A guy I know wanted to retire when he was 25. He just didn’t have the money. If I get Rs1 crore, he said, then I’ll retire. Now, 30 years later, he’s still working and still not done with gathering the corpus he needs to retire. Anyway, he’s wiser and agrees that financial security and going to work need not be either/or. People can continue to work even if they are financially secure. But how much do we really need to save out of our incomes to know that we will hit retirement with enough to maintain our lifestyle for another 30 years? Every time I speak to a friend about buying a life cover, he tells me—the risk we have is not of dying too soon, but of living too long.
It was reported earlier this week in this newspaper that the insurance regulator is considering allowing portability in life insurance products. You can read the story here. I’m going to unpack what this means and whether it is possible to ‘port’ an insurance product. First, what is portability? When we think of a telecom service, then switching service providers from say, Airtel to Jio, is portability. Your number and basic services remain the same, but you switch your service provider. S.S. Mudra, deputy governor at the Reserve Bank of India (RBI), had suggested last year that bank account numbers become fully portable. You can read the story here. While bank account number portability is yet to happen, the logic is clear—our phone numbers and bank accounts are linked to multiple services we use. Often we stay with the service providers or banks out of inertia.
Are you thinking of investing in a debt fund? If data is any indicator, you may be already there because the assets under management of debt-oriented funds held by non-HNI (high net-worth individuals) retail investors have jumped by just over 40%, as on 31 March 2017, over the previous year to reach around Rs67,000 crore. As bank deposit interest rates fall, investors begin to look for better return options. This has coincided with rising awareness about the efficiency of the mutual fund vehicle to offer a full basket of products for instant to very long-term needs. Along with the awareness have come products and fintech solutions that now allow instant access to some parts of your money. Once on-boarded and linked to an online platform or app, mutual fund investing is a breeze.
I wrote about the removal of key consumer rights by the insurance regulator in my previous column. You can read it here: bit.ly/2njjAI1. Insurance Regulatory and Development Authority (Irdai) responded with a letter. In the interest of fairness, I’m using key arguments of the letter here and putting the rest online at: bit.ly/2nAhs2H. I will also respond to Irdai’s letter.
he chaos has begun. The phone calls, email, smses, whatsapp have all begun to ping and ring – average people calling to ask if their currency is useless now.
Rumours are beginning to spread. The reason for the panic is the move by the Narendra Modi government to demonetise the Rs500 and Rs1,000 notes. What this means is that starting midnight 8 November all the currency notes you hold in Rs500 and Rs1000 are worth nothing. But remember that all the currency notes you hold in your bank area still worth the money they denote.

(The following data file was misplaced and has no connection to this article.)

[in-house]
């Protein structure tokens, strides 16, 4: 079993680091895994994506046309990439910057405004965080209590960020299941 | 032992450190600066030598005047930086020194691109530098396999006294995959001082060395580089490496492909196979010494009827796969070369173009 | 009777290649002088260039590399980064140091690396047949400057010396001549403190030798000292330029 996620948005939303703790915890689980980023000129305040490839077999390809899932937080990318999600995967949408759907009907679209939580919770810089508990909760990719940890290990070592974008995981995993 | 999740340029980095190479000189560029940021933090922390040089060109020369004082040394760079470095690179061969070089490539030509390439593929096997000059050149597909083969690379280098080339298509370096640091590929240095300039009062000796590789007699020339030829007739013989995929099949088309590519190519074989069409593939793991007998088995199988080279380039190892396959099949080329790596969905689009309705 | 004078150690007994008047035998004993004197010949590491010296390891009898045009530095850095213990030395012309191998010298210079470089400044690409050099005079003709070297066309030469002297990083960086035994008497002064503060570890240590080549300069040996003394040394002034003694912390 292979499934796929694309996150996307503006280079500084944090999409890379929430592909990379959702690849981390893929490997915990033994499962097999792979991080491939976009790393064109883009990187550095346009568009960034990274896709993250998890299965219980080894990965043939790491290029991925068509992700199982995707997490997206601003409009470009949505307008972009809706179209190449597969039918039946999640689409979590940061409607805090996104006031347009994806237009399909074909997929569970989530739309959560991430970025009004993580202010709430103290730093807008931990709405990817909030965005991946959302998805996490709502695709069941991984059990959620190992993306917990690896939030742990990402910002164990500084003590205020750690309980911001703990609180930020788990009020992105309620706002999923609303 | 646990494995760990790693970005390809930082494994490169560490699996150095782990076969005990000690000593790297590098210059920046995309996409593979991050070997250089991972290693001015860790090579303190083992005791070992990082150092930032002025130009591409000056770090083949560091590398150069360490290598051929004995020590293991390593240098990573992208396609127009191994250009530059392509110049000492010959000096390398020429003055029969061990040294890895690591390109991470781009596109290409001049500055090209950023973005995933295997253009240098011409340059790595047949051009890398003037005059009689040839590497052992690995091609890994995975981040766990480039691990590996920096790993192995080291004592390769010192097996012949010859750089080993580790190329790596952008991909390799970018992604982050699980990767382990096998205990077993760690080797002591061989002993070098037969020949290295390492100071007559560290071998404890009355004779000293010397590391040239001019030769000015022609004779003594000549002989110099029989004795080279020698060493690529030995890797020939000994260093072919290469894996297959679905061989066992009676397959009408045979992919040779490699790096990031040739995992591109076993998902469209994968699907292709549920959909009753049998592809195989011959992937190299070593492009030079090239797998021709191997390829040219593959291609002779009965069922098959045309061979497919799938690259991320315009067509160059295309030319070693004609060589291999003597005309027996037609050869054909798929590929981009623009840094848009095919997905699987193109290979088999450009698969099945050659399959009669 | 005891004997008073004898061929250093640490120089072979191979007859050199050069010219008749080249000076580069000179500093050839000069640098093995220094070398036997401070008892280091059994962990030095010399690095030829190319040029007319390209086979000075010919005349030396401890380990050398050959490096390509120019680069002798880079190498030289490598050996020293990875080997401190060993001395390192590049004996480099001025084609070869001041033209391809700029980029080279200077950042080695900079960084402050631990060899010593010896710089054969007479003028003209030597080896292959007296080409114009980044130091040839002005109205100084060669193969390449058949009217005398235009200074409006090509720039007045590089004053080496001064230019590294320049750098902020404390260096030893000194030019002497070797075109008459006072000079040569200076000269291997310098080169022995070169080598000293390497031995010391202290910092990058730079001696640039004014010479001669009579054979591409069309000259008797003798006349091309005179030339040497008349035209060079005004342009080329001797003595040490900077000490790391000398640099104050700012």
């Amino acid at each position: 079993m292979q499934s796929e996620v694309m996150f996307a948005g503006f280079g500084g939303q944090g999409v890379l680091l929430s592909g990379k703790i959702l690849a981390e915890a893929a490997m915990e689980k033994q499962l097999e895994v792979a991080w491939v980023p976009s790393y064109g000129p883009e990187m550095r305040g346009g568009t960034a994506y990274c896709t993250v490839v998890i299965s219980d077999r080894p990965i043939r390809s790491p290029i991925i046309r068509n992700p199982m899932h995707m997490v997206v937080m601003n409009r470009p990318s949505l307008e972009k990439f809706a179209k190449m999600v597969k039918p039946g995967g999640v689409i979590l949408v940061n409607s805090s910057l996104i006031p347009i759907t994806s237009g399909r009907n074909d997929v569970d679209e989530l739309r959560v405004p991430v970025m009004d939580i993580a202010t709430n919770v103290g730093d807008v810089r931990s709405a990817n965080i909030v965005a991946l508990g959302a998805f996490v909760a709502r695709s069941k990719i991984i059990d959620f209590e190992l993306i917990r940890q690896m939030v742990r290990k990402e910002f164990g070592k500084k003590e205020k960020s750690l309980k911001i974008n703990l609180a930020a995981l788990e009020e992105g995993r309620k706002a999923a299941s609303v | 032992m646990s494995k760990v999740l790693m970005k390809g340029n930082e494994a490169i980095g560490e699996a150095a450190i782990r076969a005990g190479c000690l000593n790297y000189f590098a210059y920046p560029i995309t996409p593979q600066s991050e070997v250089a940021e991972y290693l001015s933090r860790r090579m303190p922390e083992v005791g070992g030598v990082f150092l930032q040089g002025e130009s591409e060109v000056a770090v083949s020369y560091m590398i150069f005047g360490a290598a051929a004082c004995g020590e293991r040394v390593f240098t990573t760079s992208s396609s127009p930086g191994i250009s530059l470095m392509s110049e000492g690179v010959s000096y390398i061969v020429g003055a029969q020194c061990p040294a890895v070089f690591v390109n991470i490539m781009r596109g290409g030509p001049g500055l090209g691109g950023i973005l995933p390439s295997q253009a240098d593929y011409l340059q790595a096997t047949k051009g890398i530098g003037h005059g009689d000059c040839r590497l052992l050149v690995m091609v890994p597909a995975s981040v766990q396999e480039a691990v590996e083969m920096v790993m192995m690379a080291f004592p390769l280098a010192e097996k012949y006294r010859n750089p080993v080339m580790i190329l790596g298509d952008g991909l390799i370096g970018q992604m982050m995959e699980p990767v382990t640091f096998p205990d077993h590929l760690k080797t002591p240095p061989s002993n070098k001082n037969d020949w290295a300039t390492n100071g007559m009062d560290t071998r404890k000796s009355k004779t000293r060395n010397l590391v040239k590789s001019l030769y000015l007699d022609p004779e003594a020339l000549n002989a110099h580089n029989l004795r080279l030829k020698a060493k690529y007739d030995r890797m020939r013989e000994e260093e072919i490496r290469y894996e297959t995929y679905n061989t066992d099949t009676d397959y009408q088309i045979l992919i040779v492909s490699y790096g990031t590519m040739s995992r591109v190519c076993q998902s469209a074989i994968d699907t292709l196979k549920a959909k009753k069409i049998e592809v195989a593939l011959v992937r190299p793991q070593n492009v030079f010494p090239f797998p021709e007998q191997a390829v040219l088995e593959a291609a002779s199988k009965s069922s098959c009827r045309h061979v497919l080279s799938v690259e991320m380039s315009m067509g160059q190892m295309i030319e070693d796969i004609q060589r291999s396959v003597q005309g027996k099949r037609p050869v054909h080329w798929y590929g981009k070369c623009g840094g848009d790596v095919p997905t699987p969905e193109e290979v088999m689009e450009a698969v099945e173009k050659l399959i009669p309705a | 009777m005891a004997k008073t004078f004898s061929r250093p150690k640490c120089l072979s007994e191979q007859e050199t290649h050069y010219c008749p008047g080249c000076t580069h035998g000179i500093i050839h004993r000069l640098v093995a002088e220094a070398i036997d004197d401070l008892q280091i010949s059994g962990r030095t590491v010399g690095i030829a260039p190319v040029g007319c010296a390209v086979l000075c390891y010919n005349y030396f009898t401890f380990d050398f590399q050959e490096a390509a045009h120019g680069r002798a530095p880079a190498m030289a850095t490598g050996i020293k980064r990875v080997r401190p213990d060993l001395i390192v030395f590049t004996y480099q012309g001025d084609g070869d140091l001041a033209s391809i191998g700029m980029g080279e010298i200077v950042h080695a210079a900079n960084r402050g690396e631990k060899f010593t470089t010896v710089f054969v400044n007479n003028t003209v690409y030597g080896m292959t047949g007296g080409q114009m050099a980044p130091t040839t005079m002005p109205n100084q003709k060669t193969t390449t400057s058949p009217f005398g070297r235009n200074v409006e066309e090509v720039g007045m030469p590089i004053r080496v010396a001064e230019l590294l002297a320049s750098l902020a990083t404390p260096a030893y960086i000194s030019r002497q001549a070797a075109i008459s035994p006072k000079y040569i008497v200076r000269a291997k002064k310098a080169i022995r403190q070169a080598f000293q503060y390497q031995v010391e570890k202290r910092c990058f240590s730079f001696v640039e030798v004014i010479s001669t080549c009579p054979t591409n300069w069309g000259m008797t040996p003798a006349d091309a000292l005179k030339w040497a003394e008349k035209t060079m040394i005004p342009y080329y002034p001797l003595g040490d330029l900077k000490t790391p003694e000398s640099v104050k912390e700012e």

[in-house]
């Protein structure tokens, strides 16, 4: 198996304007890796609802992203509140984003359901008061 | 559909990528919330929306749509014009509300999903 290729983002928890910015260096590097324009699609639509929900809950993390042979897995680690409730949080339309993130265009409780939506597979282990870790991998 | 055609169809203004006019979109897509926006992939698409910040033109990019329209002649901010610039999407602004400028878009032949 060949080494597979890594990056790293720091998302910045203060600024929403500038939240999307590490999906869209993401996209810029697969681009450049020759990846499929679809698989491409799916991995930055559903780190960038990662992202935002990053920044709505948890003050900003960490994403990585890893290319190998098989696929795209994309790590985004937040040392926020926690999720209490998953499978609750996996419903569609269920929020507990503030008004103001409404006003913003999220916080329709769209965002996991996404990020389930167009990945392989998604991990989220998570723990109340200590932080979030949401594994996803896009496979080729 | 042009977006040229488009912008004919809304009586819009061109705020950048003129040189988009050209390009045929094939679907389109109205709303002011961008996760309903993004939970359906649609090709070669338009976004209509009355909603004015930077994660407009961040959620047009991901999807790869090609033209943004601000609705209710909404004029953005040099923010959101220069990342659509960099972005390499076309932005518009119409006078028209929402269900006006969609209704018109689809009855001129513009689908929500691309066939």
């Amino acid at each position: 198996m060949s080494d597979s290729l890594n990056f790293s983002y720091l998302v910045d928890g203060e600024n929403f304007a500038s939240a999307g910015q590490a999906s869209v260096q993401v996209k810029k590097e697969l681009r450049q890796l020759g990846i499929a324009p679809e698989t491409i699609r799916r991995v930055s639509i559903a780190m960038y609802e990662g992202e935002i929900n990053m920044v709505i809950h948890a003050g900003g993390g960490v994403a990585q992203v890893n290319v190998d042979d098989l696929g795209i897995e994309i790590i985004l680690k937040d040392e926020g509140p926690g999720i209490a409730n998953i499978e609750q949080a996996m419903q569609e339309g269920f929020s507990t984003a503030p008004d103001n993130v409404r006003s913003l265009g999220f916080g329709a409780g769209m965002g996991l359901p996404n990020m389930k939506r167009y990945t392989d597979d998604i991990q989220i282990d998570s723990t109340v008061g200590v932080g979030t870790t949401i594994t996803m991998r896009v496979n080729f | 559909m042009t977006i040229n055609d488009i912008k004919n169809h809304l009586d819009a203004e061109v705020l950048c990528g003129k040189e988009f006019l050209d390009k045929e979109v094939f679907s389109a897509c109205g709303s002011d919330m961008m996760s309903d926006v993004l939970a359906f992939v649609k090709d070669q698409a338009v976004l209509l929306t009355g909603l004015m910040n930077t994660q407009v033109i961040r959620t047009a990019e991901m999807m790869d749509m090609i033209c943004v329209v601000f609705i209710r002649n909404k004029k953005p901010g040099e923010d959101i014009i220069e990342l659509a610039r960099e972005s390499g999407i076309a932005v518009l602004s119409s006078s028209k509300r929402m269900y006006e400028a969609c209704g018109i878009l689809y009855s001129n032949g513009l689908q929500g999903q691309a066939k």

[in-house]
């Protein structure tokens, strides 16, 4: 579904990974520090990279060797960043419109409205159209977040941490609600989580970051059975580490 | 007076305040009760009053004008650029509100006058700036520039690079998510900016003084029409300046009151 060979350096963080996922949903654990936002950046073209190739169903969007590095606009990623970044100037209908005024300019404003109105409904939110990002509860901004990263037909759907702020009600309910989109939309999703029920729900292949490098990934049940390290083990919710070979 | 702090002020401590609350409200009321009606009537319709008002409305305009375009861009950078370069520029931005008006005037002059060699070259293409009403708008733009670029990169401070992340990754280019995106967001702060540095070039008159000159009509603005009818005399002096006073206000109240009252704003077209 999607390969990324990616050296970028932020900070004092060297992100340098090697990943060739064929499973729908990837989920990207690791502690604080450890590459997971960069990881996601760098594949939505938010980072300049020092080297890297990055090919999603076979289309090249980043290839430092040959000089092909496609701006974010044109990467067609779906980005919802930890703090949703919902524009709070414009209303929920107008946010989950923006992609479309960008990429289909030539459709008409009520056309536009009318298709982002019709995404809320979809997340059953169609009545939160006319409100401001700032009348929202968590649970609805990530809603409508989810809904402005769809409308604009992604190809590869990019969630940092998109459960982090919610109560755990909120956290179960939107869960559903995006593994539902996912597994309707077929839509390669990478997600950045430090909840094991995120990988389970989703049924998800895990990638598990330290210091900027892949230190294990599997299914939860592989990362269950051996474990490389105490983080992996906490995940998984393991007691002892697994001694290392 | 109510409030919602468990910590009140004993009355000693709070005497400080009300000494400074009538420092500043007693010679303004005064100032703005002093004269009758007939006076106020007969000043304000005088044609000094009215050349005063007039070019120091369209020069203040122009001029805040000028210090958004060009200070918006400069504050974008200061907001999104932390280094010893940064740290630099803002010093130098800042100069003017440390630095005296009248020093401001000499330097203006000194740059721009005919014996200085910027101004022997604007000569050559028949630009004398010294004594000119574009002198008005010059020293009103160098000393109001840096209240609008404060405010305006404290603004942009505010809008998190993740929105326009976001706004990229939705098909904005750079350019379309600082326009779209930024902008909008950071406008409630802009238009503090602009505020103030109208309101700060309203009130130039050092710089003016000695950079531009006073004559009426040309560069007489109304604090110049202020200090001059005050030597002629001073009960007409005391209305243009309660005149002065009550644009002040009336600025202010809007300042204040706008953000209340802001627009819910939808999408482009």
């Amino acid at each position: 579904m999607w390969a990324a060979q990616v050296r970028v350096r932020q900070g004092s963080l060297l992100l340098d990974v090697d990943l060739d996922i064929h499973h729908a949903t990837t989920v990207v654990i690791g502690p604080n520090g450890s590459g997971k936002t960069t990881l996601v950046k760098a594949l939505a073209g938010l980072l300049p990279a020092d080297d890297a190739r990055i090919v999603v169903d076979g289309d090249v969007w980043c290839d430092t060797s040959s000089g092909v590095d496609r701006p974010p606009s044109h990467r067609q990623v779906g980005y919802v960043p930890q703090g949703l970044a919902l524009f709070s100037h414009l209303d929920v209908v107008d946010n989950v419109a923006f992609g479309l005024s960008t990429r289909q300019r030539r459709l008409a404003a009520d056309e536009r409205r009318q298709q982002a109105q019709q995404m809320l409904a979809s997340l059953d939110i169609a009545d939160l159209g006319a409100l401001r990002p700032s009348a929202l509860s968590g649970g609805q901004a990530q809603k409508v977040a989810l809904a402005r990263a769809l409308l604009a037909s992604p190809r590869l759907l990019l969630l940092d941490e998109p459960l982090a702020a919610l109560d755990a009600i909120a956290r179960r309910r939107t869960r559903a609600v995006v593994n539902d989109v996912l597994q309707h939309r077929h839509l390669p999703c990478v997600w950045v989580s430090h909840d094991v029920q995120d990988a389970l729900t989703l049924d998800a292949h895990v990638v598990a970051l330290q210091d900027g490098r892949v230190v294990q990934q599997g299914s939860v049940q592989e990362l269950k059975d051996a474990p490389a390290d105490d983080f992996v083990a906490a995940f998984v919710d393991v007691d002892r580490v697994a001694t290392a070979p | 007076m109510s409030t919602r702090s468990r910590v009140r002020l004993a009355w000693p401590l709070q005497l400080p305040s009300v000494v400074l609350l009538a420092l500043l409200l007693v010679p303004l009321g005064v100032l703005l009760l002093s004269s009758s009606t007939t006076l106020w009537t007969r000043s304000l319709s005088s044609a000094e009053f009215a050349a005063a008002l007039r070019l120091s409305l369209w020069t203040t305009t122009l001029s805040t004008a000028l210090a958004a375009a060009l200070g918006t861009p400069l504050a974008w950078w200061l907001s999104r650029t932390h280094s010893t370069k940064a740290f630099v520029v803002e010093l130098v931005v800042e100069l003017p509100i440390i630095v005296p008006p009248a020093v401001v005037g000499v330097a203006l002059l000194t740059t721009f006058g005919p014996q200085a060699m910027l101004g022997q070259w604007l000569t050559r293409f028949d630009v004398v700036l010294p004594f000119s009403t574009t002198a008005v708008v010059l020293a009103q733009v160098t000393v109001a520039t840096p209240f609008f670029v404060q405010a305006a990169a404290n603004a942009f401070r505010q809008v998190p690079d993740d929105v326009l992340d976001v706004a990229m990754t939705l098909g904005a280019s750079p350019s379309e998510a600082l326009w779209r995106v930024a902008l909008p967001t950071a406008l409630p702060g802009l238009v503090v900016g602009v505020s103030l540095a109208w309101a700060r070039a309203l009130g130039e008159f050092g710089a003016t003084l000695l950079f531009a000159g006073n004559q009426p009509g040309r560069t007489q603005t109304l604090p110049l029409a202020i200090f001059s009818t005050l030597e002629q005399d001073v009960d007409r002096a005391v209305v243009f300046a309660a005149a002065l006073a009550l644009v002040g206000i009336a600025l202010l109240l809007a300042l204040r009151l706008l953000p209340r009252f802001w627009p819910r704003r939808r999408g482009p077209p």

Just that you wont get Rs500 notes from the ATM, but Rs100 and Rs50 notes.
RRR exit, hmmm. Brexit, meh. Shrugging off plenty of bad news, the Sensex hit an 11-month high this week. What’s going on? The story for India is the thickening of the retail equity pipeline, not directly in stocks, but through institutions such as pension funds and mutual funds. Sustained flows of retail money is coming in. And it is coming in a staggered manner. Indian household money has traditionally been in real assets such as gold and real estate, in bank fixed deposits (FDs) and to some extent in life insurance policies. The organised sector contributed to their provident fund, which again went into bonds and other fixed return paper. Think about the change in our own investing behaviour—we swore by FDs and Life Insurance Corporation of India policies, but are now die-hard SIPpers (investors into systematic investment plans of mutual funds). What changed?
The pension regulator got a bit of a beating last week on Twitter. The chatter was around a National Pension System (NPS) advertisement issued by the regulator calling a market-linked product “safe”. The ad, which can be seen here: http://mintne.ws/1SVoozI , calls the NPS a “safe retirement fund”. The anger, predominantly in the mutual fund space, is around allowing a market-linked product to advertise itself as ‘safe’, when half the money of an investor can be invested in an actively managed portfolio of stocks. The Pension Fund Regulatory and Development Authority (PFRDA) may have been closer to the word ‘safe’ before 10 September 2015 (http://mintne.ws/1NObGeq ) when NPS funds could be invested only in exchange-traded funds (ETFs) that mimic broad market indices like the S&P BSE Sensex and CNX Nifty, but now that they can actively manage stocks, it is not just market risk but fund manager risk that they face. At a time when the capital market regulator—so say some newspaper reports—is considering adding the words “fund manager risk” to market risk in its disclaimer, this PFRDA ad is causing heartburn.